the 1.4 is fine, cut the fluid down and up the pressure a little if possible…

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Kryptic

294 posts in 345 days


#7 posted 01-14-2014 05:55 PM

I agree but could add.

I prefer to stain the project first, then apply toner to even out the stain, as staining the piece after might result in an uneven colour thus rendering step 1 useless ?

Sometimes I just add the toner to the lacquer, and repeat what CharlesNeil has said above, slowly but surely sneaking up on it

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keninblaine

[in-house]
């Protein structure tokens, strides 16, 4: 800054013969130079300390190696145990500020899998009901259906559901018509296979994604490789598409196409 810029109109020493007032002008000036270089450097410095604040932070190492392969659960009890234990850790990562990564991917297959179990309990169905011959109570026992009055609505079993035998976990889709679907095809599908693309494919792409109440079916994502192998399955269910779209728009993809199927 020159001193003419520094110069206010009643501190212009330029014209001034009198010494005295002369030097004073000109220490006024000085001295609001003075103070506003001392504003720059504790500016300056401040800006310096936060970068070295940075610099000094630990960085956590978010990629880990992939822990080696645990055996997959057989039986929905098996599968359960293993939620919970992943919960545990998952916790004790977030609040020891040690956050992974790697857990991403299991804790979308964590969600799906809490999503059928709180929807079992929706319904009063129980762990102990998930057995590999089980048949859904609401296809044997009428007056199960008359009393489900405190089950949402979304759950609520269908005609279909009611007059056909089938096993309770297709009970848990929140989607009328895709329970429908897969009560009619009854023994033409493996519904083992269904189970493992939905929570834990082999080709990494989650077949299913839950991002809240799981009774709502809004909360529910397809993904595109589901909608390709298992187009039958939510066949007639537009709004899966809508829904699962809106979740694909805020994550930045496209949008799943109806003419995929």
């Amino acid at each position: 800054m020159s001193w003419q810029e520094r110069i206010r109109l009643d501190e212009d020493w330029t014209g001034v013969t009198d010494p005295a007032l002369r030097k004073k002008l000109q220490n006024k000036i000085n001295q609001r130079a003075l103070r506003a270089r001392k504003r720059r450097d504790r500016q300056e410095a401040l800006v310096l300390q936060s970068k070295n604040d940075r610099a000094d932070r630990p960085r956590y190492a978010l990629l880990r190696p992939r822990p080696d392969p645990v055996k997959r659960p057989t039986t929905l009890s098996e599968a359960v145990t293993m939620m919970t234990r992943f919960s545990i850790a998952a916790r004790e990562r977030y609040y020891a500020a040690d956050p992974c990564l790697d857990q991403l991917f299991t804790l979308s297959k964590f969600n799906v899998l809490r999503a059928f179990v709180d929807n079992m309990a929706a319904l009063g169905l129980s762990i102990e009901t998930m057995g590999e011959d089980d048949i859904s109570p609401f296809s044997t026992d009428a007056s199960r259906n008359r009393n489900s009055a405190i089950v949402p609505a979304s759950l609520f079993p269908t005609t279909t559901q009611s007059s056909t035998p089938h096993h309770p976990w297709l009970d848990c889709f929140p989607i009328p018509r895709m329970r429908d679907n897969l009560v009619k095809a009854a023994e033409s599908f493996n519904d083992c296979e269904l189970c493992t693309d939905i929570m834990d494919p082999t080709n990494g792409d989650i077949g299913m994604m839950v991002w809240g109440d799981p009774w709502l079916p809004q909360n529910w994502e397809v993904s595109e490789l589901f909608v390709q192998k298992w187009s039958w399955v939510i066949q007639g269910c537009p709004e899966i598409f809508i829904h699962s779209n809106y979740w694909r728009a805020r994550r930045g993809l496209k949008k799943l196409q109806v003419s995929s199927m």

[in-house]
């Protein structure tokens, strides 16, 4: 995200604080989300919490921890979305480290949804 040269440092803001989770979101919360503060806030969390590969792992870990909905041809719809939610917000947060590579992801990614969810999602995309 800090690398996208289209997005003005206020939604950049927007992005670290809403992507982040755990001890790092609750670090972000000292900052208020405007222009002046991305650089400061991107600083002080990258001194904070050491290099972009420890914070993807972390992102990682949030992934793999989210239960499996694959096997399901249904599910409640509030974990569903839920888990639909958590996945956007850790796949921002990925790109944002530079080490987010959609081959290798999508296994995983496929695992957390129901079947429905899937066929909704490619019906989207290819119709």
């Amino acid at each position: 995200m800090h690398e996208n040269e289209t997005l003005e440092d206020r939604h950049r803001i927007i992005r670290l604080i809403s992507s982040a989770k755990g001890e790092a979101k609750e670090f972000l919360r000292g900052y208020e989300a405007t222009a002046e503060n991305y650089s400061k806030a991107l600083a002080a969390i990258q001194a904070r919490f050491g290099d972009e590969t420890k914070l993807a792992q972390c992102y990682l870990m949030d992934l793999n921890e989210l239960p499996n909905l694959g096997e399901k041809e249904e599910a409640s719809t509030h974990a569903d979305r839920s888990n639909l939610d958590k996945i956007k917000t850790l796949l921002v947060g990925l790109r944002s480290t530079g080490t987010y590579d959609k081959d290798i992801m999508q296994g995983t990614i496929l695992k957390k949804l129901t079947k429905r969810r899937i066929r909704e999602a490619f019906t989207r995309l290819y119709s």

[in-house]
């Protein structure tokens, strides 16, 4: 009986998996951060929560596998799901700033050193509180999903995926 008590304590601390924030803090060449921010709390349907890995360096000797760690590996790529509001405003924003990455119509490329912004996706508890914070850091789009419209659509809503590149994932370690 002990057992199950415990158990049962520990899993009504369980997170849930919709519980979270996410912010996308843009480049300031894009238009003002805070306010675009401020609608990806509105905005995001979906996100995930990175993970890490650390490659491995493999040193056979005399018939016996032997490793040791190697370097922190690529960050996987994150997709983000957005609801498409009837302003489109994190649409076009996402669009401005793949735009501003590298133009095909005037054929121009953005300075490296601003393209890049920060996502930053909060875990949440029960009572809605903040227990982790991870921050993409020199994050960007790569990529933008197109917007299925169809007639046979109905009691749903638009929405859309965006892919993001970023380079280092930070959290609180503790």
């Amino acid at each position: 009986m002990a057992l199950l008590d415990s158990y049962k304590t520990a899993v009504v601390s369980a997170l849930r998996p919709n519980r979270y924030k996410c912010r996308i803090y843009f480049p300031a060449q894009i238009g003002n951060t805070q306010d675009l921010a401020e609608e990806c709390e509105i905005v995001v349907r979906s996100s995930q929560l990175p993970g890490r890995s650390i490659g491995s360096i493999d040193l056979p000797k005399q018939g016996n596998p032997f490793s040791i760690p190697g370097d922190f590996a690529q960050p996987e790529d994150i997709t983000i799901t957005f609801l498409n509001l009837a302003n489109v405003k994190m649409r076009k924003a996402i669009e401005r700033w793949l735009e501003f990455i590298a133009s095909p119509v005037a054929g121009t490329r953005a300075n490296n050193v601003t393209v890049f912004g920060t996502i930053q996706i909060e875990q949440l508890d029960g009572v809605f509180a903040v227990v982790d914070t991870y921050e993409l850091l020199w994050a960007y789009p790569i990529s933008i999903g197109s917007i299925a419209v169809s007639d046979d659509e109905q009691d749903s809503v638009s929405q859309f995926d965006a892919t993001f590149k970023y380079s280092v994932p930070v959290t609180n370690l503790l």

128 posts in 287 days


#8 posted 01-14-2014 10:30 PM

CharlesNeil: Thanks very much. I increased the pressure a little and cut down the fluid and voila! Success. I got a nice fine mist that allowed me to “sneak up” with more color where needed for evenness, using a 50/50 blend of toner and thinner.
Kryptic: I’m following the directions given to me by the cabinet maker who sold me the toner and stain, where they say to apply the toner, then the stain, then the lacquer finish (2 coats). He said the toner applies about 80% of the color onto the surface of the wood, then the stain evens things out and penetrates the grain more. I did most pieces today and the results have been quite satisfying.